This is what it means to finish strong

It’s always a privilege to be asked to share my experience as a practitioner of Nichiren Buddhism. It’s a remarkable practice based on the philosophy that as humans, we have the potential to experience absolute happiness at any given time in our lives. Earlier this week on Monday, January 16th, I talked about my personal tendency to pour my efforts into actions but tapering down at the end when it matters the most. But if I’m pushing myself to sprint through the finish line at every race I run, I need to apply that to my life as well.

Good evening. I’m Riri, a user experience (UX) designer, researcher, writer, runner, SGI member and a lifelong practitioner of Nichiren Buddhism from New York City. I’m delighted to share my story of what it means to change my karma, especially the ones we tell ourselves about that we’ll eventually get to, and how I ended 2016 with a slam!

Last October, I shared an experience about using this practice to overcome my fears and building the confidence to do things that truly frightened me, such as making a big career transition into design and dealing with family tension. Grounding my daimoku (daily prayers) in conviction led to humongous breakthroughs.

One of my karmic tendencies, however, is to reach that stage of euphoric breakthroughs and then semi-abandoning the practice because, “I already did my best so now, I’ll just take it easy.” The same thing happens when I race. If I’m running a 5K (3.1 miles) I’ll steadily pace myself for three miles and then taper down my efforts in the end because I already did most of the work.

As we were nearing the end of the year, I found myself falling into that trap again. I wasn’t chanting as much, I ran less (in fact, not at all for three weeks straight) and capitalized on any excuse that decided to show up in my life. I was starting to feel the burnout from not seeing the results I wanted. I started feeling discouraged and stopped trying.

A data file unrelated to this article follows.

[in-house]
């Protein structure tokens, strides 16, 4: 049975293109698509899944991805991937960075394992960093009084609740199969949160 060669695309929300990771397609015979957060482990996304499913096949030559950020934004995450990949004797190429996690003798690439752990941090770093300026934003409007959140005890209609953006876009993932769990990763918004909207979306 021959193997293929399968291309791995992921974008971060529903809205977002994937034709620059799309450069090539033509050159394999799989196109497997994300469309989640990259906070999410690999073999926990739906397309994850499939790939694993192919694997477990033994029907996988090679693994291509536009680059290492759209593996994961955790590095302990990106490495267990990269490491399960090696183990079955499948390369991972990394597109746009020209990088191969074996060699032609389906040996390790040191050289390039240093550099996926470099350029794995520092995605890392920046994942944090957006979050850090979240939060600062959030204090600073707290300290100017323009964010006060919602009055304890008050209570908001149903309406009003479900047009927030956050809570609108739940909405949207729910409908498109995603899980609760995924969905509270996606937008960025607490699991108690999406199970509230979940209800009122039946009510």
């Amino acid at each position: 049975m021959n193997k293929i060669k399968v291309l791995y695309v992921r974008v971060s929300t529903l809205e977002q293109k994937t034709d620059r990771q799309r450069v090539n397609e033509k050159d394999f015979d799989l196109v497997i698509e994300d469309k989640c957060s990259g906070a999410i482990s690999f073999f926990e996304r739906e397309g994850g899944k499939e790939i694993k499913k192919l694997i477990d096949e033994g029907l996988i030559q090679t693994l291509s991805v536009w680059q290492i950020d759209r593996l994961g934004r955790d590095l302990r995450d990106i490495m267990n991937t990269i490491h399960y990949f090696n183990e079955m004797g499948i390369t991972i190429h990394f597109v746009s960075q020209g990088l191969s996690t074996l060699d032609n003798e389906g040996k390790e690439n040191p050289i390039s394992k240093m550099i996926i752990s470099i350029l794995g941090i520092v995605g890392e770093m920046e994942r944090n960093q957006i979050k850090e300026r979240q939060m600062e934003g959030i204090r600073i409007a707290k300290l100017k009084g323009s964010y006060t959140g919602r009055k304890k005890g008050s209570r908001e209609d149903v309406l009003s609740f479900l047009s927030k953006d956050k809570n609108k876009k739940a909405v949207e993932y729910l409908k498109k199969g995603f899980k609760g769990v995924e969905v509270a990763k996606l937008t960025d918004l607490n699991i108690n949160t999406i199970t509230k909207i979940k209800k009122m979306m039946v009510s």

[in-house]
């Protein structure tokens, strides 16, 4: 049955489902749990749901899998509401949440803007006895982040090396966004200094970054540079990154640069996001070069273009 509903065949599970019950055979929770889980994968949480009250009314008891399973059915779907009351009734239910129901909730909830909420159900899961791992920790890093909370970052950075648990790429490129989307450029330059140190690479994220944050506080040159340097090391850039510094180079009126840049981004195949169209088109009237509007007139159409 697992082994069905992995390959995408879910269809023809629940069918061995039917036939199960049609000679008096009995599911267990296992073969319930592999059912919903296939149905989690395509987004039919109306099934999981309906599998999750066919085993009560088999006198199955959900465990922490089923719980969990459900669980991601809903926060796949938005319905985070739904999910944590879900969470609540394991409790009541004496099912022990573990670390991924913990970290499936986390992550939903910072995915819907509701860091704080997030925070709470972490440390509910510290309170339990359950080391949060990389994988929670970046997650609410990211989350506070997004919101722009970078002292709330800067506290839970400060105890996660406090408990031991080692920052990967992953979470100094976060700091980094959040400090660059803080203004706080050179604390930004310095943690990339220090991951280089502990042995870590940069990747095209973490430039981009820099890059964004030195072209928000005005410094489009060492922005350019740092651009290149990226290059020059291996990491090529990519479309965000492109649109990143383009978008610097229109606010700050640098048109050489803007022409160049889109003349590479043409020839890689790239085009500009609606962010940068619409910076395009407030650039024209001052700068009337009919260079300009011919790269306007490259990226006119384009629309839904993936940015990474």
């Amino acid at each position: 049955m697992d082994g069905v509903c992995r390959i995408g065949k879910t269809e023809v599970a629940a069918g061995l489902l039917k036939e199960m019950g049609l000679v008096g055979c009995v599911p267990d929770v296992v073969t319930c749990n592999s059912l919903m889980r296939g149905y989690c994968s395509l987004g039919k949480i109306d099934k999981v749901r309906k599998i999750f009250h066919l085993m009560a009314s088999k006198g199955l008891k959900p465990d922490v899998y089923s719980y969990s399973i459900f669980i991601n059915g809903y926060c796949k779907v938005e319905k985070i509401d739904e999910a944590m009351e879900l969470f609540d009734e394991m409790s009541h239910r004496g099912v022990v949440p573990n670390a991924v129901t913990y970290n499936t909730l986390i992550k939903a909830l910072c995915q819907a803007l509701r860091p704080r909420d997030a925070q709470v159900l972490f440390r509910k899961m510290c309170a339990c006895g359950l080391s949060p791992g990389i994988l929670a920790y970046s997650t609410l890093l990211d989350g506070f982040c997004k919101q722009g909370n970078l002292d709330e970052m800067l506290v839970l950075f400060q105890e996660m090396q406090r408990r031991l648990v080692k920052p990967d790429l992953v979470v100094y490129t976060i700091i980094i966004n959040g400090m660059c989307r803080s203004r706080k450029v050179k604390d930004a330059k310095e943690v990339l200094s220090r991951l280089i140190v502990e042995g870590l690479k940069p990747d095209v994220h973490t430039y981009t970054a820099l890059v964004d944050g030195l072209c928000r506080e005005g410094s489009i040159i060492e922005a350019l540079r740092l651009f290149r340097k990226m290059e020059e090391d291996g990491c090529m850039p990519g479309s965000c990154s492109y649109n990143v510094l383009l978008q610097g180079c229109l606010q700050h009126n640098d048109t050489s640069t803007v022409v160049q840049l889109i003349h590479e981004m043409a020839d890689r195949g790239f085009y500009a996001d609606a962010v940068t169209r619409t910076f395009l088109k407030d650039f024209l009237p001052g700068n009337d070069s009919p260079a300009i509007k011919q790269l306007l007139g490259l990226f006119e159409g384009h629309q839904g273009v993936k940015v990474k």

Since I designated 2016 as the year that I overcome my fears and make causes for mountainous breakthroughs, I focused on my daimoku so that I could continue to have victories all the way until the end and finish the year strong. This meant that I needed to chant fiercely with each “Nam-Myoho-Renge-Kyo” echoing vibrantly in my heart (but not too loudly because in NYC, our neighbors are intimately close and we don’t want to upset them).

After qualifying for the NYC marathon in October, which I will run this November, I decided to race more and ended the year completing a total of twelve races (three more than required). In addition, I completed my first design project outside of my full-time job with three incredibly talented individuals. Even though we had disagreements and faced challenges, we maintained solid team harmony.

Finally, I chanted (prayed) to attend The Tonight Show, something I have wanted to do for the longest time and couldn’t because tickets always sell out within seconds. Of all episodes I could have attended, I had the fortune of going to the one that Tony Bennett performed live, an experience I will treasure for life. I can confidently say that every single day up to December 31st was full of joyful wins.

While we are on the topic of finishing strong, all this means nothing if we don’t carry it out to 2017, right? I completed my first race of the year last Saturday on January 7th in 22-degree weather with another SGI member, Bethany (who I might mention is a beast, a lion and a queen rolled into one). We won against the dreaded cold and I shed off 30 seconds from my best distance mile pace.

I was also given the opportunity to enroll in another design program and have the $700 fee waived if I agreed to write blog posts for them, which is great because I can work on another project to build my portfolio while writing about the process. As both a designer and a writer, this victory was a huge confidence booster. Not too bad for being 16 days in!

I love this practice because we’re constantly given many opportunities in this lifetime to face our karmic tendencies and change them with daimoku. But to be real, I’m not done. There are still many tendencies that keep nagging me uncomfortably. I’m scared to face them and you might feel the same way about yours. Let’s take it one step at a time (there’s nothing wrong with that) but also be committed to challenging them. We already have the conviction within us that anything can be overcome with daimoku and this brilliant ecosystem of encouragement as support.



[The content has been slightly edited from the original experience shared for non-Buddhist audiences and clarity.]

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